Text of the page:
Some may say that dissonance is the problem with modern classical music, but audiences love improv jazz, about as dissonant as you can get, some of it, yet the three essentials of musicality are plainly in it and people respond to it. Many 20th-century composers like, say, Bartok or Ravel, have produced very dissonant music that audiences love – likewise because the essentials are there. But then you have Arnold Schoenberg, the serialist – probably the single most destructive influence on music in history – and John Cage, who did things like saying sitting at a piano for 4e minutes 33 seconds doing nothing was “music” and rolling dice to decide which note to play next – and then finally the miminalists repeating an inane three-note phrase 1,000 times and calling that “music.”

    Of course, the establishment empire fights back – you have arrogant blowhard Charles Wuorinen saying people don’t like serialism because they’re too lazy or too stupid to learn to understand it. Well, I’ve got news for Wuorinen – people reject serialism because they DO understand it and recognize it for the unmusical crap that it is.

    What is the connection here to global warming? The music establishment to a man/woman are fanatical warmistas, and their conceptions of what is music is about on a par with their conceptions of what is climate change. Funny how dogmatism and intolerance and delusion and hubris and just plain stupidity (on the part of people who surely ought to, and could, know better) run across so many different disciplines.

  68. @Legatus –
    How about we force Roberts to “behave differently”? See how he likes his own medicine, being hoist on his own petard?
    Also you put your finger very adeptly on the fundamentally reactionary character of leftist politics.
    Beautifully said. Congrats definitely deserved.

  69. @Bruce Cobb –
    The next Holocaust is already under way, but it is the doing of Roberts & Co.: 36,000 dead in Europe from hypothermia because carbon taxes made them unable to heat their homes; 200,000 starved in Africa because of the ethanol program; more thousands dead from der Fuehrer’s favorite energy source – biomass, i.e., the shit too many Afroicans have to burn to cook their food. The list of alarmist crimes goes on and on. If force is to be used, let it be used against the REAL Holocaust deniers – those who think it’s A-OK for green to kill people (and endangered species like California condors and whooping cranes).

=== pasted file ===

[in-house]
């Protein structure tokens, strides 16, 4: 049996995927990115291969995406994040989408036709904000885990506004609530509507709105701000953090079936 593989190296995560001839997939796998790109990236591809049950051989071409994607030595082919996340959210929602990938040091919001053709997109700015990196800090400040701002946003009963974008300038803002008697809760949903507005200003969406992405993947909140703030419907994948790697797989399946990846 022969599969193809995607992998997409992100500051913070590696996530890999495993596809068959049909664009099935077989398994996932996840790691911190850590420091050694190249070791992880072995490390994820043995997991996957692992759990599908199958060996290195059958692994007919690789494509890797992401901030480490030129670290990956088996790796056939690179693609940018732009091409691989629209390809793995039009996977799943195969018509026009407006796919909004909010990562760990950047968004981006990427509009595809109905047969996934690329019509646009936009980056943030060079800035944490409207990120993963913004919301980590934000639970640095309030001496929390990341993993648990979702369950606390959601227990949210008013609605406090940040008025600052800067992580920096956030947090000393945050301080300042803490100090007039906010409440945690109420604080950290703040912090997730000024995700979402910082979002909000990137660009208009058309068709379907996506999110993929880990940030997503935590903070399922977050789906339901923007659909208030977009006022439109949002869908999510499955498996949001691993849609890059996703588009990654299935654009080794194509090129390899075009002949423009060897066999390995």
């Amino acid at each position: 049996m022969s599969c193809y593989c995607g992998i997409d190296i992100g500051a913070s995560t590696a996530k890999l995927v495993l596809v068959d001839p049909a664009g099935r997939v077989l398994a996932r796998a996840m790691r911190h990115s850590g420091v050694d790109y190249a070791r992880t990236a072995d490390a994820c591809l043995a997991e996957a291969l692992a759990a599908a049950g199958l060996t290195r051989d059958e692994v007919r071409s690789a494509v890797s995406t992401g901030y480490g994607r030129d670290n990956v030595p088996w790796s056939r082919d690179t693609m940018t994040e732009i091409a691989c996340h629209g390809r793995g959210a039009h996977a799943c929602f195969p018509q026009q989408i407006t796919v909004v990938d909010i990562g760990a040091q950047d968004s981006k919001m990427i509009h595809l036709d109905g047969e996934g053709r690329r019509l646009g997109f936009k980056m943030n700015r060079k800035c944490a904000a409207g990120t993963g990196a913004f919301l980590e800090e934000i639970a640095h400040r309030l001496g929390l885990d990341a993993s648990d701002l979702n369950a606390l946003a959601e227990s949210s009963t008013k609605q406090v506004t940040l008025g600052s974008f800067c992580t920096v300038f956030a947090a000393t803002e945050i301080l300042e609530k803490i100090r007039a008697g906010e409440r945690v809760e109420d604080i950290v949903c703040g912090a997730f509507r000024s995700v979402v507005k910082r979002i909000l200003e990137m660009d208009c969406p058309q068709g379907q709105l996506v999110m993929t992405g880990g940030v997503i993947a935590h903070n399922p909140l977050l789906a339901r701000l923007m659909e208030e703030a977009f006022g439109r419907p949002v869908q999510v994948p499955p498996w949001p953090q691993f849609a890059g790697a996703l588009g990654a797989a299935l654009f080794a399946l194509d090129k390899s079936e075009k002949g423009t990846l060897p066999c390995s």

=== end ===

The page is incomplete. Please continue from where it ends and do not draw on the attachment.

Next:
70. “””””…..@ Chad Wozniak:

    I am myself the composer of over 150 works in many genres and styles, including 9 symphonies, 16 string quartets, 20 concerti for various combinations, 21 piano sonatas, many art songs, short piano pieces and a lot of other chamber music. And I have gotten nowhere with my efforts to get my music performed and in print. While I certainly wouldn’t presume to be a great composer – that would be for posterity to judge, at best – some of the people who have heard such computer-generated recordings as I have of my music have raved about it and begged for more – including of some of my more astringent pieces, and I think I am not out of line in thinking my material deserves a hearing.

    Some may say that dissonance is the problem with modern classical music, but audiences love improv jazz, about as dissonant as you can get, some of it, yet the three essentials of musicality are plainly in it and people respond to it. Many 20th-century composers like, say, Bartok or Ravel, have produced very dissonant music that audiences love – likewise because the essentials are there. But then you have Arnold Schoenberg, the serialist – probably the single most destructive influence on music in history – and John Cage, who did things like saying sitting at a piano for 4e minutes 33 seconds doing nothing was “music” and rolling dice to decide which note to play next – and then finally the miminalists repeating an inane three-note phrase 1,000 times and calling that “music.” ……..””””””

    So I’m puzzled by your word usage. Surely “modern classical music” is an oxymoron.

    Lots of people I know, would say that the era of “classical music” came to an end with Beethoven, launching a new genre of Romanticism, where composers paid more attention to how their music sounded to their audience (and the ear), and less attention to how it might be linked to “Art of Fugue.”.

    So modern “classical” music, to me sounds like a dissonance in itself.

    But good luck on your “stuff”, which I’ll accept that you regard as “serious music”, as distinct from the “one from column a, one from column b” of modern “music du jour”.

    Our local Bay Area (SF) “classical music station” KDFC, has the world’s largest collection of obscure music, from obscure composers, some dating back to 1066, or thereabouts. They play it all day long to Bay Area audiences who just lap it up.

    And the vast majority of that music, thoroughly deserves ALL the obscurity it can muster; and then some.

    It was trash when it was written, and it is still trash today; but it seems that some folks won’t let it go away. I defy one out of ten KDFC listeners to recall any composer and composition pre 1750, that they heard on KDFC just one week ago today; and hum a few bars from it.

    People don’t realize, just what giants, were the Bachs, Mozarts, and Beethovens of great music.

    Antonio Salieri was most fortunate as a composer, to have a spat with Mozart. But for that, he would be a quite unknown name of history; even to the zealots at KDFC, who dredge up all that old elevator music rubbish, they play all the time.

    My son writes “music”, dj style on his computer; its all ones and zeros. No, I could not hum you a single bar, from anything, he ever put together, and I doubt he could hum anything he wrote 6 months ago.

    But it sure pleases the crowds, who attend the events, where he gets paid to entertain. Well isn’t that what all those ancient composers did. Provide elevator music, for their patron, while he wined himself to sleep after dinner.

    Much success to you Chad Wozniak.